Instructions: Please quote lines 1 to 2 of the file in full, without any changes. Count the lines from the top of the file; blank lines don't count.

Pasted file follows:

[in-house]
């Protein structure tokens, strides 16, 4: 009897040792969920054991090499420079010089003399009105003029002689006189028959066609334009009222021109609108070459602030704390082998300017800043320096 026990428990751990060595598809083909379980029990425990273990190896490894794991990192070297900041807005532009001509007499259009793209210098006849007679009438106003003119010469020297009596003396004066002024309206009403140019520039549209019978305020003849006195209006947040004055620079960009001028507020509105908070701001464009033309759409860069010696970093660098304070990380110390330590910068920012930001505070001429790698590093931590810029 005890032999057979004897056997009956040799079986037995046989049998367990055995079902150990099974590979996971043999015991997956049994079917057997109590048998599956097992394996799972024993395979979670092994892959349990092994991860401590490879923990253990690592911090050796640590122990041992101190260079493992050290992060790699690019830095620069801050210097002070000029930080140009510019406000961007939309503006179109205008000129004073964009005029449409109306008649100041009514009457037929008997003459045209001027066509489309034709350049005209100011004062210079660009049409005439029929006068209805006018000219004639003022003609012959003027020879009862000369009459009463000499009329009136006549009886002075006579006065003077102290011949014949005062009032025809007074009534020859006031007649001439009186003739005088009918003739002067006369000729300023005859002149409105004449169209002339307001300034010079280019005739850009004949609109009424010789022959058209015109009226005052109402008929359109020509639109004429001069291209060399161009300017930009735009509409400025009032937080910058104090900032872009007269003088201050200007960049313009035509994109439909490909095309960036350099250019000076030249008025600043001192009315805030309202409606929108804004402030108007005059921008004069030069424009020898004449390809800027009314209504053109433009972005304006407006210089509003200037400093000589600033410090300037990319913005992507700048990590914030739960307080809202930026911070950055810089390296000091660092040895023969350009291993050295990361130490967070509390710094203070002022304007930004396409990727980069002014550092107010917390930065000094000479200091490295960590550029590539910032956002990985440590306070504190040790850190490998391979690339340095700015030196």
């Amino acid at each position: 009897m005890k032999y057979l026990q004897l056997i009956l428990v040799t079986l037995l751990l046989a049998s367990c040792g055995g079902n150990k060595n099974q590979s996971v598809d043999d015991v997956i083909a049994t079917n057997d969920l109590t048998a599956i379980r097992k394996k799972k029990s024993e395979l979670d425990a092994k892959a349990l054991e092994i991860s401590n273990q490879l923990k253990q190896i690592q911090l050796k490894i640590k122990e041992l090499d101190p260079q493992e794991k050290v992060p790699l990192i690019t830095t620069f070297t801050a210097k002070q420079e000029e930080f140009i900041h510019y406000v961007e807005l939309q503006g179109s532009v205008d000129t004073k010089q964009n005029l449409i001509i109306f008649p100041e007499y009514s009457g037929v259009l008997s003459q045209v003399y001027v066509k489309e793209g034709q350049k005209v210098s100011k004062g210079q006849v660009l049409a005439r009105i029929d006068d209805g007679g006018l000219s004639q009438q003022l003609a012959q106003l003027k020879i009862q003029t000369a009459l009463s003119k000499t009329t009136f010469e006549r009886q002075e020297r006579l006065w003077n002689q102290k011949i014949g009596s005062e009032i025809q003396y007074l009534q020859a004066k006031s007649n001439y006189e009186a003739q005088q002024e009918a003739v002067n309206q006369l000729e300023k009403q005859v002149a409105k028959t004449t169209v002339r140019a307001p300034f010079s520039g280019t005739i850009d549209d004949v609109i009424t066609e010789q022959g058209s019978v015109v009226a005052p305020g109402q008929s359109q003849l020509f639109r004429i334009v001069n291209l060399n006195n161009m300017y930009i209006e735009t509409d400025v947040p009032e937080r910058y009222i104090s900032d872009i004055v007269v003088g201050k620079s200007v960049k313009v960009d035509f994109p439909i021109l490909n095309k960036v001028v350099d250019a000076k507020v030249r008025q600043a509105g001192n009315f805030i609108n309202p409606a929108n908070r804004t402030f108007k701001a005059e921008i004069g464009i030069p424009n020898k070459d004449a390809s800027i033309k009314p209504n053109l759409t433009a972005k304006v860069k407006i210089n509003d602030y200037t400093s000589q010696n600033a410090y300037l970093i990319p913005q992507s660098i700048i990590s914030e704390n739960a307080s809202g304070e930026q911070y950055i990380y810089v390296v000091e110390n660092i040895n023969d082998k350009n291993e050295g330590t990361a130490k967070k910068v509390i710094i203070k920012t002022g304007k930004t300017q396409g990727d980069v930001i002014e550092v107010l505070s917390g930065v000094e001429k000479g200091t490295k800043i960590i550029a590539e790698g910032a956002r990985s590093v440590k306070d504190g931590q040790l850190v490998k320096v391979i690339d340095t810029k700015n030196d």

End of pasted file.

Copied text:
[in-house]
């Protein structure tokens, strides 16, 4: 009897040792969920054991090499420079010089003399009105003029002689006189028959066609334009009222021109609108070459602030704390082998300017800043320096 026990428990751990060595598809083909379980029990425990273990190896490894794991990192070297900041807005532009001509007499259009793209210098006849007679009438106003003119010469020297009596003396004066002024309206009403140019520039549209019978305020003849006195209006947040004055620079960009001028507020509105908070701001464009033309759409860069010696970093660098304070990380110390330590910068920012930001505070001429790698590093931590810029 005890032999057979004897056997009956040799079986037995046989049998367990055995079902150990099974590979996971043999015991997956049994079917057997109590048998599956097992394996799972024993395979979670092994892959349990092994991860401590490879923990253990690592911090050796640590122990041992101190260079493992050290992060790699690019830095620069801050210097002070000029930080140009510019406000961007939309503006179109205008000129004073964009005029449409109306008649100041009514009457037929008997003459045209001027066509489309034709350049005209100011004062210079660009049409005439029929006068209805006018000219004639003022003609012959003027020879009862000369009459009463000499009329009136006549009886002075006579006065003077102290011949014949005062009032025809007074009534020859006031007649001439009186003739005088009918003739002067006369000729300023005859002149409105004449169209002339307001300034010079280019005739850009004949609109009424010789022959058209015109009226005052109402008929359109020509639109004429001069291209060399161009300017930009735009509409400025009032937080910058104090900032872009007269003088201050200007960049313009035509994109439909490909095309960036350099250019000076030249008025600043001192009315805030309202409606929108804004402030108007005059921008004069030069424009020898004449390809800027009314209504053109433009972005304006407006210089509003200037400093000589600033410090300037990319913005992507700048990590914030739960307080809202930026911070950055810089390296000091660092040895023969350009291993050295990361130490967070509390710094203070002022304007930004396409990727980069002014550092107010917390930065000094000479200091490295960590550029590539910032956002990985440590306070504190040790850190490998391979690339340095700015030196």